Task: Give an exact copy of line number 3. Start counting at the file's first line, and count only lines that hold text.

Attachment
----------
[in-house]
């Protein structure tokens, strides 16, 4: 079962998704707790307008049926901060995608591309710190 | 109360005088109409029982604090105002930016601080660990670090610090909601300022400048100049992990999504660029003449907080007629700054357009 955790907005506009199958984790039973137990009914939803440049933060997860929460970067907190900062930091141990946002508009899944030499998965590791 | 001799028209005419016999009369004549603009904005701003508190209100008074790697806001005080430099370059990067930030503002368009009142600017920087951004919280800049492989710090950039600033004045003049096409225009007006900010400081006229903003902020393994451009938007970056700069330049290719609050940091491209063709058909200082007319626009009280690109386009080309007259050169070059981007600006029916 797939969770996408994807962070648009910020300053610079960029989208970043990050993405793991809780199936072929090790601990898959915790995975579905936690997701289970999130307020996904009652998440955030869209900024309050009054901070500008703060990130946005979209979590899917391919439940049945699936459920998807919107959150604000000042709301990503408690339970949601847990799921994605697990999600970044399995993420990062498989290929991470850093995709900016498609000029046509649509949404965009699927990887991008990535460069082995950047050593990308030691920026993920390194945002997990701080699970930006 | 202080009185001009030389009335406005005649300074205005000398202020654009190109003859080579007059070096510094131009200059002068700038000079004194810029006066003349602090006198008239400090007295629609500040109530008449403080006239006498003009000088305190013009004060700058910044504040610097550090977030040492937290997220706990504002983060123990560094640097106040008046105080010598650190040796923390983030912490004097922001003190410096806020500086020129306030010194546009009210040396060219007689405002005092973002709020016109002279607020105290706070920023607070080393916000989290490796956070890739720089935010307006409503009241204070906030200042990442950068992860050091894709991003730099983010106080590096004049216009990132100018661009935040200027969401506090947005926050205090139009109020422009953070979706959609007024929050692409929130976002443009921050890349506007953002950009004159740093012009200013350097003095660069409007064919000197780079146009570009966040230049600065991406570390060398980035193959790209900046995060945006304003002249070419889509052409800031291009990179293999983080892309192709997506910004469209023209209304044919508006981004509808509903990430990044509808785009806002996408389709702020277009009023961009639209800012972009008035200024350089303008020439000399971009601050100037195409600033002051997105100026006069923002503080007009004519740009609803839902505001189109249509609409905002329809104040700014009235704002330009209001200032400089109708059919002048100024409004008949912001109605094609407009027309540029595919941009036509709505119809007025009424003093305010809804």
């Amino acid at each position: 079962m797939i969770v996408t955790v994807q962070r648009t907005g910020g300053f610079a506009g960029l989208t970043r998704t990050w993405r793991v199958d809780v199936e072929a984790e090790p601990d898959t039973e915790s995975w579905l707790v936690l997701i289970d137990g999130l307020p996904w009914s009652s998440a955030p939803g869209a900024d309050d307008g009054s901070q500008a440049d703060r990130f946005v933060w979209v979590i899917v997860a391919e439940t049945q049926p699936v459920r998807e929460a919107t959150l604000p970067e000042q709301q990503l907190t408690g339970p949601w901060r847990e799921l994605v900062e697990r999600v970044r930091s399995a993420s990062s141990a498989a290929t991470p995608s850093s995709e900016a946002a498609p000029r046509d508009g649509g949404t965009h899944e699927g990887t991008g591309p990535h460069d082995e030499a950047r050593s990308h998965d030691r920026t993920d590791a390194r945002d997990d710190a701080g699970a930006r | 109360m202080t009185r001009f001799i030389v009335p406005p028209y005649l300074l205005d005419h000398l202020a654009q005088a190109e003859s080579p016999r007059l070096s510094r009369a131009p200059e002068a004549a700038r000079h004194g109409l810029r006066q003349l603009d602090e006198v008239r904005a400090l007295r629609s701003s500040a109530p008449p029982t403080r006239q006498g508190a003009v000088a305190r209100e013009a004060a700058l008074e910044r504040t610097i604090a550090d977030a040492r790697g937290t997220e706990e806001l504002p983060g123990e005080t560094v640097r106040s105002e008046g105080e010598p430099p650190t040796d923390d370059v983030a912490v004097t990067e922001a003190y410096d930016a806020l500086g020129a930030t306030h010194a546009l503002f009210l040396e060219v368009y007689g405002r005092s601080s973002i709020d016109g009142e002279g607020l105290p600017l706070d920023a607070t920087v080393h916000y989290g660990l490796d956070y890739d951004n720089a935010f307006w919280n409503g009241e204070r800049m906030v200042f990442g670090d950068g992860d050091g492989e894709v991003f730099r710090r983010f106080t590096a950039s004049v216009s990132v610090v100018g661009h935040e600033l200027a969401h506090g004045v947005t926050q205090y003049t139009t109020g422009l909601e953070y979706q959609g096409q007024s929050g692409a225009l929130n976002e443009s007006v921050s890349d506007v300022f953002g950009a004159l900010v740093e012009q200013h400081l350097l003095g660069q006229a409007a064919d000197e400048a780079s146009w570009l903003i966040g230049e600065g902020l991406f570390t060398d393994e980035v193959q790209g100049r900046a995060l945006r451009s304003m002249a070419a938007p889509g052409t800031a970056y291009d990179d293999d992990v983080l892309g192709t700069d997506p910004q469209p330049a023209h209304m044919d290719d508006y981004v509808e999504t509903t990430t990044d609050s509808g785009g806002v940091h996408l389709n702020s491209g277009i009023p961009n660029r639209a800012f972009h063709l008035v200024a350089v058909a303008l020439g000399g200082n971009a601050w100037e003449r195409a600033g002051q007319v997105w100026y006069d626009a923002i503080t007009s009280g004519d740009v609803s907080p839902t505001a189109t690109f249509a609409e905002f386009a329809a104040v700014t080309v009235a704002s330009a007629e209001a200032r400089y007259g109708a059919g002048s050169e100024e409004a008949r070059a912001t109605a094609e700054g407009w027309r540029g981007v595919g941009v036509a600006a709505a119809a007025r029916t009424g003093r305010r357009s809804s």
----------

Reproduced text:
């Amino acid at each position: 079962m797939i969770v996408t955790v994807q962070r648009t907005g910020g300053f610079a506009g960029l989208t970043r998704t990050w993405r793991v199958d809780v199936e072929a984790e090790p601990d898959t039973e915790s995975w579905l707790v936690l997701i289970d137990g999130l307020p996904w009914s009652s998440a955030p939803g869209a900024d309050d307008g009054s901070q500008a440049d703060r990130f946005v933060w979209v979590i899917v997860a391919e439940t049945q049926p699936v459920r998807e929460a919107t959150l604000p970067e000042q709301q990503l907190t408690g339970p949601w901060r847990e799921l994605v900062e697990r999600v970044r930091s399995a993420s990062s141990a498989a290929t991470p995608s850093s995709e900016a946002a498609p000029r046509d508009g649509g949404t965009h899944e699927g990887t991008g591309p990535h460069d082995e030499a950047r050593s990308h998965d030691r920026t993920d590791a390194r945002d997990d710190a701080g699970a930006r | 109360m202080t009185r001009f001799i030389v009335p406005p028209y005649l300074l205005d005419h000398l202020a654009q005088a190109e003859s080579p016999r007059l070096s510094r009369a131009p200059e002068a004549a700038r000079h004194g109409l810029r006066q003349l603009d602090e006198v008239r904005a400090l007295r629609s701003s500040a109530p008449p029982t403080r006239q006498g508190a003009v000088a305190r209100e013009a004060a700058l008074e910044r504040t610097i604090a550090d977030a040492r790697g937290t997220e706990e806001l504002p983060g123990e005080t560094v640097r106040s105002e008046g105080e010598p430099p650190t040796d923390d370059v983030a912490v004097t990067e922001a003190y410096d930016a806020l500086g020129a930030t306030h010194a546009l503002f009210l040396e060219v368009y007689g405002r005092s601080s973002i709020d016109g009142e002279g607020l105290p600017l706070d920023a607070t920087v080393h916000y989290g660990l490796d956070y890739d951004n720089a935010f307006w919280n409503g009241e204070r800049m906030v200042f990442g670090d950068g992860d050091g492989e894709v991003f730099r710090r983010f106080t590096a950039s004049v216009s990132v610090v100018g661009h935040e600033l200027a969401h506090g004045v947005t926050q205090y003049t139009t109020g422009l909601e953070y979706q959609g096409q007024s929050g692409a225009l929130n976002e443009s007006v921050s890349d506007v300022f953002g950009a004159l900010v740093e012009q200013h400081l350097l003095g660069q006229a409007a064919d000197e400048a780079s146009w570009l903003i966040g230049e600065g902020l991406f570390t060398d393994e980035v193959q790209g100049r900046a995060l945006r451009s304003m002249a070419a938007p889509g052409t800031a970056y291009d990179d293999d992990v983080l892309g192709t700069d997506p910004q469209p330049a023209h209304m044919d290719d508006y981004v509808e999504t509903t990430t990044d609050s509808g785009g806002v940091h996408l389709n702020s491209g277009i009023p961009n660029r639209a800012f972009h063709l008035v200024a350089v058909a303008l020439g000399g200082n971009a601050w100037e003449r195409a600033g002051q007319v997105w100026y006069d626009a923002i503080t007009s009280g004519d740009v609803s907080p839902t505001a189109t690109f249509a609409e905002f386009a329809a104040v700014t080309v009235a704002s330009a007629e209001a200032r400089y007259g109708a059919g002048s050169e100024e409004a008949r070059a912001t109605a094609e700054g407009w027309r540029g981007v595919g941009v036509a600006a709505a119809a007025r029916t009424g003093r305010r357009s809804s």